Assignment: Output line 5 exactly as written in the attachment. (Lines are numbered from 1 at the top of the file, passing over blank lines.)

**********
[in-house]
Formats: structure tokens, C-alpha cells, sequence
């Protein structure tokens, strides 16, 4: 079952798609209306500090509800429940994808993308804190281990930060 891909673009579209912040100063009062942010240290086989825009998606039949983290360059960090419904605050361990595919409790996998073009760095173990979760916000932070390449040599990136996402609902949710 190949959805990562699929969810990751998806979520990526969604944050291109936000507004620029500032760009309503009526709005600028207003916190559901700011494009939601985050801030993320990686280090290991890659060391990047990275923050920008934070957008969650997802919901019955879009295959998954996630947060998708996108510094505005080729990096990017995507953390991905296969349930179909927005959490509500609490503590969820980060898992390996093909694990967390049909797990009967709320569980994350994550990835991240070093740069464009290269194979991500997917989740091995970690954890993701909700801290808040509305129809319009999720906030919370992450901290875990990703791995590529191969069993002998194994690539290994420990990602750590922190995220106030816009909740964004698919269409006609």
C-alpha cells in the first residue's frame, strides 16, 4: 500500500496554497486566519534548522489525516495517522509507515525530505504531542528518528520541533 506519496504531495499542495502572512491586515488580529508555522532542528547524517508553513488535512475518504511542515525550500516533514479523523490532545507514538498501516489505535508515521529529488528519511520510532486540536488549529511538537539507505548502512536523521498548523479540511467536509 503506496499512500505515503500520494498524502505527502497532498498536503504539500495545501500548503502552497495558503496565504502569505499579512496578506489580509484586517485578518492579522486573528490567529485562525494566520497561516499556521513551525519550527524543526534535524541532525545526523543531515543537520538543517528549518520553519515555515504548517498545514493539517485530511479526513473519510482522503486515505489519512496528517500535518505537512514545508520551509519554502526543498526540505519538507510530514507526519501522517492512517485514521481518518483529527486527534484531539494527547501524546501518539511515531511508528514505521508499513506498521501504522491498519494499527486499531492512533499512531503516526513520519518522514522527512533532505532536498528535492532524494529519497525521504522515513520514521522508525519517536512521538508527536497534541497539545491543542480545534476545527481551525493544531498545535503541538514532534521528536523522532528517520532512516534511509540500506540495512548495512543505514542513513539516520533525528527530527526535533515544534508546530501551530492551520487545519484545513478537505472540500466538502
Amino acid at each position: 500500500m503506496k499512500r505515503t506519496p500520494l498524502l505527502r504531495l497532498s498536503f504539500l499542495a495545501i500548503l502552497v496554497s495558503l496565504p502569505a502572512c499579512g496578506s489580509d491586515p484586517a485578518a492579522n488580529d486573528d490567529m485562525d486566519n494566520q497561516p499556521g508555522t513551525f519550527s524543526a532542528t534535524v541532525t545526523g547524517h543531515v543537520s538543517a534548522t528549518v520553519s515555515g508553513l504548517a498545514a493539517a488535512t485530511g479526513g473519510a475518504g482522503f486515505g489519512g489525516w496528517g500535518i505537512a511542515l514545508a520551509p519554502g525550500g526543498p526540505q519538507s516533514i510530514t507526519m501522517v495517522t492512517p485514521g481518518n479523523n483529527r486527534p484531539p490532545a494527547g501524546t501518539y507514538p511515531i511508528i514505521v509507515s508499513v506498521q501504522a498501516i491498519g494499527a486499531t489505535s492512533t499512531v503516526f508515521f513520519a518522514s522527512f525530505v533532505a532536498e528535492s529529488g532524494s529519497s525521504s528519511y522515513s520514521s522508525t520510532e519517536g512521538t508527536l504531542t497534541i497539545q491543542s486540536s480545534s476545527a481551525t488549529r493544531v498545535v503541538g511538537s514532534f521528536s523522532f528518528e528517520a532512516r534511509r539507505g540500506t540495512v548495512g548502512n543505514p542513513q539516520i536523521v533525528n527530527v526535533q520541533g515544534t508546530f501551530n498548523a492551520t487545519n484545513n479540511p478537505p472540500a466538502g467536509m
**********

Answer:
Amino acid at each position: 500500500m503506496k499512500r505515503t506519496p500520494l498524502l505527502r504531495l497532498s498536503f504539500l499542495a495545501i500548503l502552497v496554497s495558503l496565504p502569505a502572512c499579512g496578506s489580509d491586515p484586517a485578518a492579522n488580529d486573528d490567529m485562525d486566519n494566520q497561516p499556521g508555522t513551525f519550527s524543526a532542528t534535524v541532525t545526523g547524517h543531515v543537520s538543517a534548522t528549518v520553519s515555515g508553513l504548517a498545514a493539517a488535512t485530511g479526513g473519510a475518504g482522503f486515505g489519512g489525516w496528517g500535518i505537512a511542515l514545508a520551509p519554502g525550500g526543498p526540505q519538507s516533514i510530514t507526519m501522517v495517522t492512517p485514521g481518518n479523523n483529527r486527534p484531539p490532545a494527547g501524546t501518539y507514538p511515531i511508528i514505521v509507515s508499513v506498521q501504522a498501516i491498519g494499527a486499531t489505535s492512533t499512531v503516526f508515521f513520519a518522514s522527512f525530505v533532505a532536498e528535492s529529488g532524494s529519497s525521504s528519511y522515513s520514521s522508525t520510532e519517536g512521538t508527536l504531542t497534541i497539545q491543542s486540536s480545534s476545527a481551525t488549529r493544531v498545535v503541538g511538537s514532534f521528536s523522532f528518528e528517520a532512516r534511509r539507505g540500506t540495512v548495512g548502512n543505514p542513513q539516520i536523521v533525528n527530527v526535533q520541533g515544534t508546530f501551530n498548523a492551520t487545519n484545513n479540511p478537505p472540500a466538502g467536509m